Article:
Data Governance: Controls and Culture
As said, ESI is an increasingly understood and litigated issue. What requires much more thought by employment lawyers is data governance. Data governance is the system of rules and procedure that relate to how an enterprise’s ESI is stored, managed, used, merged, deleted, and transferred.
According to the Data Governance Institute, data governance is a “system of decision rights and accountabilities for information-related processes, executed according to agreed-upon models which describe who can take what actions with what information, and when, under what circumstances, using what methods.”
While data governance is a term not usually directly associated with employment lawyers, it should be. (Recall that one of the core cases in the e-discovery world was an employment discrimination case).
Moreover, data governance should be both a set of controls and a cultural norm at organizations. Organizations are too data-driven and too dependent on technology to allow the storage, management, use, retrieval, elimination and exfiltration of data to be left to anything short of a fundamental shift in the way that lawyers, technology personnel and executives interact with each other and with the organization’s data.
Which brings me back to employment lawyers: since that data is often rife with employee-related information and will most likely be used in employment-related litigation, employment counsel must ensure that good data governance practices are in place.
The first step in data governance for employment lawyers is a big one: fully assessing the situation.
Some key questions* can help frame your investigation:
- Do you have a data “governor?” In other words, is someone in charge of data governance? Is there/can there/should there be a cross-functional team that deals with data issues? Are you or other lawyers on that team or connected to the process?
- Have you surveyed your situation? Do you know what data is where, what retention policies are in place and who is in charge of deciding upon and executing those policies?
- Do you have a data governance strategy, even an informal one?
- Do you know the probability of risk? How has that data been used (or abused) in the past? What is your litigation and discovery risk?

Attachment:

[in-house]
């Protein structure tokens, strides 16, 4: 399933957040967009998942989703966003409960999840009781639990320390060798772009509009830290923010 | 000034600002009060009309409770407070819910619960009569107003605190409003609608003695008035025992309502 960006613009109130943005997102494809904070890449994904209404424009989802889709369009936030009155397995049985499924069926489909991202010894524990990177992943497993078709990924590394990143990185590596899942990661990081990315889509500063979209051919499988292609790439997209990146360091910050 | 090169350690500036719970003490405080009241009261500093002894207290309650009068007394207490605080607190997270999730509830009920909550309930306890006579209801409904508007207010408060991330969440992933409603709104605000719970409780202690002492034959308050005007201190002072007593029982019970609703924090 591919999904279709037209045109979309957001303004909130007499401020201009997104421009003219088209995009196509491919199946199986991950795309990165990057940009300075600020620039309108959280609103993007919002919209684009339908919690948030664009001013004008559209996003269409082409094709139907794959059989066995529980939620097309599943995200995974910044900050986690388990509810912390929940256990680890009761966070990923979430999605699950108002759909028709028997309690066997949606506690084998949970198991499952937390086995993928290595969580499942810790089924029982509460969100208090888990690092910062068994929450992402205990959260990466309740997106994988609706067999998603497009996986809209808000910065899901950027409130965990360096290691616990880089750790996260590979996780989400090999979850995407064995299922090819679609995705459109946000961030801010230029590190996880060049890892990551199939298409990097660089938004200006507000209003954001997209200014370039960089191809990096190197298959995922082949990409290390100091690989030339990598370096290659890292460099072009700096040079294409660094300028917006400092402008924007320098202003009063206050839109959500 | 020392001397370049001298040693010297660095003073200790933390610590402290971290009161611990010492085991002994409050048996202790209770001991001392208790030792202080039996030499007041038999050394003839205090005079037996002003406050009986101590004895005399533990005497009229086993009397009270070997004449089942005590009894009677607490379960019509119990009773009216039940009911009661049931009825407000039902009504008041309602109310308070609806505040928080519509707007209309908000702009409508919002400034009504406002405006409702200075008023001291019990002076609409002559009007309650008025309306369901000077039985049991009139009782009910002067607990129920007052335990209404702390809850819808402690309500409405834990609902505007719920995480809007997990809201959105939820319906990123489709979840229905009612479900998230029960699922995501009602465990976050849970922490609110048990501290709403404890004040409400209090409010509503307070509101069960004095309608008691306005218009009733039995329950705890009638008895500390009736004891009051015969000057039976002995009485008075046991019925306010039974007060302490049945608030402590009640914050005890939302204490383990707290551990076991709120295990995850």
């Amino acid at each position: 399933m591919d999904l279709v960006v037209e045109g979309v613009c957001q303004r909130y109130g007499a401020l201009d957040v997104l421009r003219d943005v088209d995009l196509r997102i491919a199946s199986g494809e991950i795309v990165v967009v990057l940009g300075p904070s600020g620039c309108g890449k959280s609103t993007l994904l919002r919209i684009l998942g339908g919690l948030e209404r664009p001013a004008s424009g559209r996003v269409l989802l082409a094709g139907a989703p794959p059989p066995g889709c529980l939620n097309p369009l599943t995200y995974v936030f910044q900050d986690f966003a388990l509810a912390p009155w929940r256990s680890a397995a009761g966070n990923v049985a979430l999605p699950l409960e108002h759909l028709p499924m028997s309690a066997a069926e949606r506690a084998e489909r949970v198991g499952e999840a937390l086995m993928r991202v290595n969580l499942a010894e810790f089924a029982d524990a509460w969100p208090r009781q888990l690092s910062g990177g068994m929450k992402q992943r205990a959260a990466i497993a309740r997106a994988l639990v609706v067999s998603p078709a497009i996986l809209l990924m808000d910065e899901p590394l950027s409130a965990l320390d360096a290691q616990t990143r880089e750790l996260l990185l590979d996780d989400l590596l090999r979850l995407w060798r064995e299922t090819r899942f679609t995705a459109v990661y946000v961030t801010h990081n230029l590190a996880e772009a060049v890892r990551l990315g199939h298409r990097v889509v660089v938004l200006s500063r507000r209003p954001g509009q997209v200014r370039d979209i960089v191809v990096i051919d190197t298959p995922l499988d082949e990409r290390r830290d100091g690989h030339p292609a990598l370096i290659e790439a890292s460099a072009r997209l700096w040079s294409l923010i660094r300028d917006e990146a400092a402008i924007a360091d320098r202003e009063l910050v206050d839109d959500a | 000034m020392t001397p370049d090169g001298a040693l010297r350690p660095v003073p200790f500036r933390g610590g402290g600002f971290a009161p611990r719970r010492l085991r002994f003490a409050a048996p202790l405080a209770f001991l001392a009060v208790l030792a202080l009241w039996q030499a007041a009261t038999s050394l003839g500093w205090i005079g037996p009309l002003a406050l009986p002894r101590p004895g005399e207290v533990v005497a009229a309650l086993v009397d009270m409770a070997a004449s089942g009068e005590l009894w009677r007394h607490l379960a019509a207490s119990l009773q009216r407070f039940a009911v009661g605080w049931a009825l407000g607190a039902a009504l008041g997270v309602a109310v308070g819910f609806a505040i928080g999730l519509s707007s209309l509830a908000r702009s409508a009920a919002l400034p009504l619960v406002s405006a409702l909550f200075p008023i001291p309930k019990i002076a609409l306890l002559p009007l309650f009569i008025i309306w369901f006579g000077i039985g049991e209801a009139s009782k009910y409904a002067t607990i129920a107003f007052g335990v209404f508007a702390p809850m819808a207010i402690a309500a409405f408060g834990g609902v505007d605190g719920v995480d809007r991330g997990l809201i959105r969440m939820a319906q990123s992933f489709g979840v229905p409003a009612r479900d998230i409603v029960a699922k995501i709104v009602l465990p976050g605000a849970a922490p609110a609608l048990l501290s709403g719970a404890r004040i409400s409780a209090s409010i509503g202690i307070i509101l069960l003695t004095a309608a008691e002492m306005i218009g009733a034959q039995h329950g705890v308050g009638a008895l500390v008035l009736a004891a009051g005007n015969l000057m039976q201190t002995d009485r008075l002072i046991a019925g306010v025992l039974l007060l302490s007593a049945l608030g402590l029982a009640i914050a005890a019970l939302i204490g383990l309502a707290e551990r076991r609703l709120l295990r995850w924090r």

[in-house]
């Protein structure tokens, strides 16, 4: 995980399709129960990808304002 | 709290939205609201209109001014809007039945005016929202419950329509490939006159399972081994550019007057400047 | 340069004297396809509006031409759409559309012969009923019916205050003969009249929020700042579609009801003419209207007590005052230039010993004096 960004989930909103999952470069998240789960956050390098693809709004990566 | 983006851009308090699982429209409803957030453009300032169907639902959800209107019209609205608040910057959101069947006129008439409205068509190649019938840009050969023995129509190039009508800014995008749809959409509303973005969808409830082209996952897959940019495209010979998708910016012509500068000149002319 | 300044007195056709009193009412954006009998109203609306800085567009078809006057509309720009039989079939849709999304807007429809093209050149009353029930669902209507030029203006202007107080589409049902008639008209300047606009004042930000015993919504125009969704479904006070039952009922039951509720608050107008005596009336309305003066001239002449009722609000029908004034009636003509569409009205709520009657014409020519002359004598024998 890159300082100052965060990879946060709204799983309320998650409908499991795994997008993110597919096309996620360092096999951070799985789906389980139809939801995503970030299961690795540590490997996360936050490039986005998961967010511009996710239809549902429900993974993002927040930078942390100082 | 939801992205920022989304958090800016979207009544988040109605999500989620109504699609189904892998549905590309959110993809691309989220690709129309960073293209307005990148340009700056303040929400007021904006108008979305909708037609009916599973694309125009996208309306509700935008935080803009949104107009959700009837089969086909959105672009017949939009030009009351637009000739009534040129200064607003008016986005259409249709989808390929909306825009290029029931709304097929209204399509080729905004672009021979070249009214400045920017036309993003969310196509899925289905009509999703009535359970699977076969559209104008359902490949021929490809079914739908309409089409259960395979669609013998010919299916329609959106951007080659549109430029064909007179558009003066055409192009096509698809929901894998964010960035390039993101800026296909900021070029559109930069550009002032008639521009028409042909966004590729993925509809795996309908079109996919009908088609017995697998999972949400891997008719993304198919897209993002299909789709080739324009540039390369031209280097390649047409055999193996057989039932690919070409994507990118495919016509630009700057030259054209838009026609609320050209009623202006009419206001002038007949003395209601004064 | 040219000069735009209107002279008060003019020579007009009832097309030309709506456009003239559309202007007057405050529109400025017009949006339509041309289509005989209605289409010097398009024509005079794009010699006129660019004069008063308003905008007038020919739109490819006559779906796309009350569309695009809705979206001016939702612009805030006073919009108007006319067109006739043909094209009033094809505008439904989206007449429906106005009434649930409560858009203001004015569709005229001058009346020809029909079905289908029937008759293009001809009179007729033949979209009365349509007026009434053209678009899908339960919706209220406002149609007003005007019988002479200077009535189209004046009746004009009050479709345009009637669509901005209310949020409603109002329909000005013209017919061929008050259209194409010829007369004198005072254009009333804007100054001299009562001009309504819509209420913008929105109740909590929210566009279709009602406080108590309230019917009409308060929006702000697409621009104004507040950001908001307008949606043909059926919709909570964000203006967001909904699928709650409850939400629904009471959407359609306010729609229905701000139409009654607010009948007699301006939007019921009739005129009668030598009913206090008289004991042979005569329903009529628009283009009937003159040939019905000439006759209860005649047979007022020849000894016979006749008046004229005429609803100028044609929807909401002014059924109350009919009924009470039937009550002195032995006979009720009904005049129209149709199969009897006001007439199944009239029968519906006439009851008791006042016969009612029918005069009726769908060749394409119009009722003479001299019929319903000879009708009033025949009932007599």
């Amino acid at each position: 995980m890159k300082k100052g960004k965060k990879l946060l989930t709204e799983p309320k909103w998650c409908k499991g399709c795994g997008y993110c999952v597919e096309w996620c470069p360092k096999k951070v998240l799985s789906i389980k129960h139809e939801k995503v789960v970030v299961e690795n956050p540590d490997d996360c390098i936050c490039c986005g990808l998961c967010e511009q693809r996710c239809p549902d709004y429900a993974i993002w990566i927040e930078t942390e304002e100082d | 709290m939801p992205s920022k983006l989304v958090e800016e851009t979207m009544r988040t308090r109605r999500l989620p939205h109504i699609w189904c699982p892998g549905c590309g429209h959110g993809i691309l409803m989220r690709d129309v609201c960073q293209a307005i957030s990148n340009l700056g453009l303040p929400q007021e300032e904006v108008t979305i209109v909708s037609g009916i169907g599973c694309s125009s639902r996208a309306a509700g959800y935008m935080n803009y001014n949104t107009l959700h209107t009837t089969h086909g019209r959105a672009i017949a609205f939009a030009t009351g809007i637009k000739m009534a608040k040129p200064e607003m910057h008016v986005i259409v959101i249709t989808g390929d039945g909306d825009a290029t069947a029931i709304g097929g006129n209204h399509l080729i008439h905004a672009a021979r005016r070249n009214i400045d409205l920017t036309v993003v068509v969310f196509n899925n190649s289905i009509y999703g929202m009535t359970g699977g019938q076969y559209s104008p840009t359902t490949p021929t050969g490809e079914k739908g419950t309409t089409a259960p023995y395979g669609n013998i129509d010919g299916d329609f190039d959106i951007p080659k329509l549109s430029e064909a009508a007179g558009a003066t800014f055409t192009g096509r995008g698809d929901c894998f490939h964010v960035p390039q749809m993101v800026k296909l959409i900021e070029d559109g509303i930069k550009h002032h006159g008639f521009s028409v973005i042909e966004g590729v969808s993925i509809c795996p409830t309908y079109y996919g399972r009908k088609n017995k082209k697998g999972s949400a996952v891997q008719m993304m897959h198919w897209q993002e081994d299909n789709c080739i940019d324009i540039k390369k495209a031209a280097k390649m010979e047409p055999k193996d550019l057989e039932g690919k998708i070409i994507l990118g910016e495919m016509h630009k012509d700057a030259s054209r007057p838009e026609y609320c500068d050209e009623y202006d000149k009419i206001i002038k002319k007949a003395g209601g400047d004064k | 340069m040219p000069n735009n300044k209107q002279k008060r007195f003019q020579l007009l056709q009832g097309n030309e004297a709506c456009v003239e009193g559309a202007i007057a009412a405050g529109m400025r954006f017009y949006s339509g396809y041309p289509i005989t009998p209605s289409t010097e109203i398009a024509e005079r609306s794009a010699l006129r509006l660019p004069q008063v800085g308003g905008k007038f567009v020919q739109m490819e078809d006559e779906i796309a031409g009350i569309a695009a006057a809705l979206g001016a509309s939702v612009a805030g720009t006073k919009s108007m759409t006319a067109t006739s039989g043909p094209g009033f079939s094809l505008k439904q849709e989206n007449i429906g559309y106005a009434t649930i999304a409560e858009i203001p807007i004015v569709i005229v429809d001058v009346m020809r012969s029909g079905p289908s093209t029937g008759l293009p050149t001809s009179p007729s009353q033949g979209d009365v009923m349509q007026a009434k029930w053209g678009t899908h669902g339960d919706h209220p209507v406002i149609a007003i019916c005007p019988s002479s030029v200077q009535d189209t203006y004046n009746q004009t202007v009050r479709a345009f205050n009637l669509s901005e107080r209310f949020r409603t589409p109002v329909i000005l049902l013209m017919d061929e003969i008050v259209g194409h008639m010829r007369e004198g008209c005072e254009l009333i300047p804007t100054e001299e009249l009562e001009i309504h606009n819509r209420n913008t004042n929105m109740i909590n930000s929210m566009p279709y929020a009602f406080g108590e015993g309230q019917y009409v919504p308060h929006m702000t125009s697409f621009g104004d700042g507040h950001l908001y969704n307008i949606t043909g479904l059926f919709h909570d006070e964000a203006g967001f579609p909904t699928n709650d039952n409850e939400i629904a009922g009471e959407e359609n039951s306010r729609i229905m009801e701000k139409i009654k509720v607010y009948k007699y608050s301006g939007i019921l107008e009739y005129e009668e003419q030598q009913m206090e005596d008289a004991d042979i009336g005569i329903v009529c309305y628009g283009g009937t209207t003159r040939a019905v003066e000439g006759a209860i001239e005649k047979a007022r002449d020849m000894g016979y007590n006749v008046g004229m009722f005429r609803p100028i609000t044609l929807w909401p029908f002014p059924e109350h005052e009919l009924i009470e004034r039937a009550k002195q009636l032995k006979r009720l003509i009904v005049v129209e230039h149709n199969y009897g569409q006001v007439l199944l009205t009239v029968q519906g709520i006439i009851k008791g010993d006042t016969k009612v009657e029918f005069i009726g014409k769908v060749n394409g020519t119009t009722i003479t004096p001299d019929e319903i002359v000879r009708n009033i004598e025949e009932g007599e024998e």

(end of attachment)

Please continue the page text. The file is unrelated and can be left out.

- How are data emergencies (breaches, discovery requests) and data security managed? Who decides? Are litigation holds designed to work across technologies, such as ensuring data preservation of text messages?
- How will you assess the true costs of e-discovery? What is, in good faith, “reasonably accessible” and what is not?
- How is information usage/access logged, by whom and where are the logs kept?
- Are employees properly educated in good data stewardship and practices, including how and when to mark documents as privileged?
- Are you monitoring the efficacy of your controls?
- Is someone able to report on data governance and its efficacy as an F.R.Civ.P 30(b)(6) witness?
- How will you ensure that your data governance plan is up-to-date and is encompassing new and emerging technologies? For instance, as encryption becomes more “popular” (Google and Apple have released phones will “full device” encryption) what rules will issue to employees?
- How would you measure a “successful” data governance plan?
- Is there a way to ensure that data governance becomes a cultural rather than a mere rule-based set of norms for the enterprise? Are leaders willing to lead on the issue of the importance of data governance? Will the company create a culture of data awareness and data integrity?
Edit on 11/7/2015: Developments in the EU push rigorously maintaining information provenance to the forefront of concern.
In short, you need to Assess, Plan and regularly Reassess. And finally, you need to build: build a compliance scheme and build a leadership culture and environment where data awareness and integrity are at the heart of the enterprises’ culture.
More on this topic in the coming weeks.
*- Citations and very interesting reads: my questions these questions are adopted from, but do not exactly mirror, IBM’s Data Governance Blueprint: Leveraging Best Practices and Proven Technologies (pdf) and Gartner’s How to Measure Success with Information Governance?. See also the American Health Information Management Association’s E- Discovery Litigation and Regulatory Investigation Response Planning: Crucial Components of Your Organization’s Information and Data Governance Processes.